Is This Really the Future of Magazines or Why Didn’t They Just Use Html 5?

I just downloaded the Wired iPad application, and like most iPad applications (and most magazines for that matter), I found myself bored with it within the first 20 minutes. I’m sure the content is engaging, I’m sure the articles are worth reading – but I am stumped as to why I would chose this over the physical magazine itself, or their website for that matter. In fact, for reasons I’ll get into below, I’m starting to believe that the physical magazine’s “interface” is vastly superior to it’s iPad cousin.

However, what strikes me most about the Wired app is how amazingly similar it is to a multimedia CD-ROM from the 1990′s. This is not a compliment and actually turns out to be a fairly large problem…

1990′s here we come … again

The only real differentiation between the Wired application and a multimedia CD-ROM is the delivery mechanism: you download it via the App Store versus buying a CD-ROM at the now defunct Egg Head store at your local strip mall. And I really mean that comparison. For all of the interactivity that was touted in the Flash prototype, what we’ve really ended up with is a glorified slide show. Instead of the “Next” and “Previous” buttons you might have been used to on those old CD-ROMs of yore, you instead swipe left and right to change pages (well *cough* images of pages).

There are certain interactive elements to the articles, but – and I apologize to all of the people who put in a lot of back breaking work into this – they’re pretty lame. Tapping on a button-looking element switches out part of the page with another image. You can drag your finger across certain images to make them sort of animate like a flipbook (and in truth, that’s what it is – a series of PNG or JPEG images). There are videos you can tap on to view fullscreen. There are audio clips that you can play. The interactivity in the Wired application is very 1990′s. I am not trying to be insulting either, it’s simply the truth. The Wired application has pretty much brought back image rollovers.

And that’s about the extent of the interactivity. Which makes me wonder if that should be the extent of it or should we be wanting more? I don’t have an answer to that, though my gut feeling is that there is a massive opportunity to reinvent the concept of a magazine – yet we end up with something akin to what the web was like in the mid to late 90′s. This basically boils down to a print designer’s vision of what the web should be like – but in this case it’s a print magazine person’s vision of what an interactive magazine should be like.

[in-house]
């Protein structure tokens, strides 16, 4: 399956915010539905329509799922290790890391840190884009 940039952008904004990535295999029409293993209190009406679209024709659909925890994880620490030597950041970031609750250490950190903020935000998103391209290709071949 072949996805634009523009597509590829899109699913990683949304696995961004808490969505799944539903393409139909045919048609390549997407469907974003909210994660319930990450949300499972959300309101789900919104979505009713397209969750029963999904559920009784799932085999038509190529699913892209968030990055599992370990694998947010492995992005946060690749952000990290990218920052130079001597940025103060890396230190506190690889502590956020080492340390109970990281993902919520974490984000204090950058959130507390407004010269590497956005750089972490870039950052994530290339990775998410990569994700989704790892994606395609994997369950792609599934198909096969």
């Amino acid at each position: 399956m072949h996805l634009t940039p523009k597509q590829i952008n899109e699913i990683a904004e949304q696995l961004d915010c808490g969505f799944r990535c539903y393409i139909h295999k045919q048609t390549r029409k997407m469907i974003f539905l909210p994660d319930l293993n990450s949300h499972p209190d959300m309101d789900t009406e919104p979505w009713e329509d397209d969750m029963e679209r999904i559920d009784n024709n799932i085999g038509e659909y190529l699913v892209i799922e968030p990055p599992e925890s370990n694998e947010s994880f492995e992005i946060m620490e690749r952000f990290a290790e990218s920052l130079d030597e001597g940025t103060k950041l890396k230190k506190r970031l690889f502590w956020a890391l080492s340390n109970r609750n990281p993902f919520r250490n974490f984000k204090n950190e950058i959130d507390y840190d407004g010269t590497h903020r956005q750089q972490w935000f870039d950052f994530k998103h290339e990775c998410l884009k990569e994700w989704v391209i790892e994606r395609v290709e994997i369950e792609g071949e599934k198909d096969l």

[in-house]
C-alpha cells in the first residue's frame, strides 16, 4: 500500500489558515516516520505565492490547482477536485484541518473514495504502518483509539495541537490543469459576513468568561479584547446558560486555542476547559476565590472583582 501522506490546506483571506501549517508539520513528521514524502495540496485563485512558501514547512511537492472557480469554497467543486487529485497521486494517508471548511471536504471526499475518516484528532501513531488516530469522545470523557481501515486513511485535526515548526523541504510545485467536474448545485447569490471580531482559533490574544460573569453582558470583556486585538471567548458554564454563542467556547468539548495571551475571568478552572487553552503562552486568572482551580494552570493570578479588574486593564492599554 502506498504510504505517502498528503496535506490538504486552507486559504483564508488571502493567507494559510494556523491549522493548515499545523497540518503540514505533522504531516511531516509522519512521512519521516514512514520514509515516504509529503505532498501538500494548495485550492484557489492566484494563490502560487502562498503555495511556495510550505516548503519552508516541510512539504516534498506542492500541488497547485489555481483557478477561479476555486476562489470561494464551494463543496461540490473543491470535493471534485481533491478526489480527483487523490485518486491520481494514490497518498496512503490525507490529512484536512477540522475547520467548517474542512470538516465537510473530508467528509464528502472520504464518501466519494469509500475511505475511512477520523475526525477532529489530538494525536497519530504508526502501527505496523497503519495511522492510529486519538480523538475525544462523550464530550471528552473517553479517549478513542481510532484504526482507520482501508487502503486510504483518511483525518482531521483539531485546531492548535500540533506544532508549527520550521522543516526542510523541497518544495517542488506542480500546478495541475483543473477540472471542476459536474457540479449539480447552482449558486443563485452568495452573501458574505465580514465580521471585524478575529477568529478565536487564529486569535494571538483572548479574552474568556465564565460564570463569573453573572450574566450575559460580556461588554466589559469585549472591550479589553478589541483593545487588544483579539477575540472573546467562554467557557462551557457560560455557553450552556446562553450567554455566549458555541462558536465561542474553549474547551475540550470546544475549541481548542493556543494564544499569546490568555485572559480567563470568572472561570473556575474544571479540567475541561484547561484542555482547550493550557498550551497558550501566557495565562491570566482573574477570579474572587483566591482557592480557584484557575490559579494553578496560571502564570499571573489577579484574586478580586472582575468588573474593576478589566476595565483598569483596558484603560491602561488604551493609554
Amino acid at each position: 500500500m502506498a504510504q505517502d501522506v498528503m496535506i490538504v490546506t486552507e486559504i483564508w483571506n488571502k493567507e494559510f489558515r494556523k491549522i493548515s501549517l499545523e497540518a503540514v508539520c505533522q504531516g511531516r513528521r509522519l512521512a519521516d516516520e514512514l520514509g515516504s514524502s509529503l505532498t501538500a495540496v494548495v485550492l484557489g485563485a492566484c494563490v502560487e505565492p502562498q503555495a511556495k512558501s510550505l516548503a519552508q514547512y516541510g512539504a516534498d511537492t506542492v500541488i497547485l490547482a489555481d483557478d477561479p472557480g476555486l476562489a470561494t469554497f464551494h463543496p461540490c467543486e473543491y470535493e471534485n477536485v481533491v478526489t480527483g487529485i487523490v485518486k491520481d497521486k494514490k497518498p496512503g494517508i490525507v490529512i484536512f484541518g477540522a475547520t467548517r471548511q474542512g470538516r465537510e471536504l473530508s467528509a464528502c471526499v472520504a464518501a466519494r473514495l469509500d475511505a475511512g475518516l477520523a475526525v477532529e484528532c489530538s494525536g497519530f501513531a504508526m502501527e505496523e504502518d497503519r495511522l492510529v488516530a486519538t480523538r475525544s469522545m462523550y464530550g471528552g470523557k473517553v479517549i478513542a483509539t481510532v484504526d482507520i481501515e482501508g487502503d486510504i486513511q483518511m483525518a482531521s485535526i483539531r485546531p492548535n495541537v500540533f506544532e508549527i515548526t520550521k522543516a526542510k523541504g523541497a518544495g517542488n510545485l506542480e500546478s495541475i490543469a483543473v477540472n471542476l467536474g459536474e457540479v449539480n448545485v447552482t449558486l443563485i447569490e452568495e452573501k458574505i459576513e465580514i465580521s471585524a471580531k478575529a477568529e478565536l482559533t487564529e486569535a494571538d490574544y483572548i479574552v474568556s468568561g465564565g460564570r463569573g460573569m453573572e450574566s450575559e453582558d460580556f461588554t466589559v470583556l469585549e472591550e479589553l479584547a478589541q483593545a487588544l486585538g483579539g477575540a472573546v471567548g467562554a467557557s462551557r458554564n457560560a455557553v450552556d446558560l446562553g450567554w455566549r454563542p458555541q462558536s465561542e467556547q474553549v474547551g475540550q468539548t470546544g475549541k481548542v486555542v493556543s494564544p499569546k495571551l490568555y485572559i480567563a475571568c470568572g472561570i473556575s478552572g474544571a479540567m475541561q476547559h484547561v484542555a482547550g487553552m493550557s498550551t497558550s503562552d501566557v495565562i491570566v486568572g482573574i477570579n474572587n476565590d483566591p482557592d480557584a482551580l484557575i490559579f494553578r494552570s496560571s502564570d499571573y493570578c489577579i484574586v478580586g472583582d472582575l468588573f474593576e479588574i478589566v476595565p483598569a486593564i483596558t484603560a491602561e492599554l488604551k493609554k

If you can think back that far, and you were doing web development during that time, you will glumly remember the frustration of web development driven by print design, where pages were essentially huge images cut and sliced and then reconstituted back into insane table structures for pixel perfect layouts. That’s what we’ve essentially gotten with the Wired app: a giant step backwards and a complete dismissal of the lessons we learned from that dark period of interaction design and development.

holy shit, that’s big

With the Wired app weighing in at a whopping 500 megabytes – just 100 shy of a full CD-ROM – how do they intend to maintain new editions of the magazine? 500 MB is too large for a 3G download (no help from AT&T’s less than spectacular network performance) and for those with iPad’s with the smaller storage, each issue will take a significant chunk of space on the device. With no apparent means for managing which issues you keep on your device, this will become huge issue for a lot of people. Obviously they will fix this with updates to the application, but I’m still wondering what they were thinking to begin with. I’m hoping there were voices of dissent that pointed out the end product was not worth it’s weight in megabytes. A PDF version would have been a tenth of the size, though without the interactivity. But is the interactivity worth the 500MB price? I personally don’t think so.

Why is the magazine so large? Being the intrepid hacker that I am (*wink*) I mounted my jail broken iPad via AppleTalk and quickly tore into the app itself to see how it was constructed. Similar to the PopSci+ magazine application, each Wired issue is actually a bunch of XML files that lay out a bunch of images. And by “a bunch of images” I mean 4,109 images weighing in at 397MB.

Each full page is a giant image – there are actually two images for each page: one for landscape and one for portrait mode. Yes, I’m laughing on the inside too. There is no text or HTML, just one gigantic image. The “interactive” pieces where you can slide your finger to animate it are just a series of JPG files. When you press play on the audio file and see the progress meter animate? A series of PNG files.

Something is wrong with this picture. Something wrong and something very lazy and/or desperate.

over architect much? (or how desperation ruins good ideas)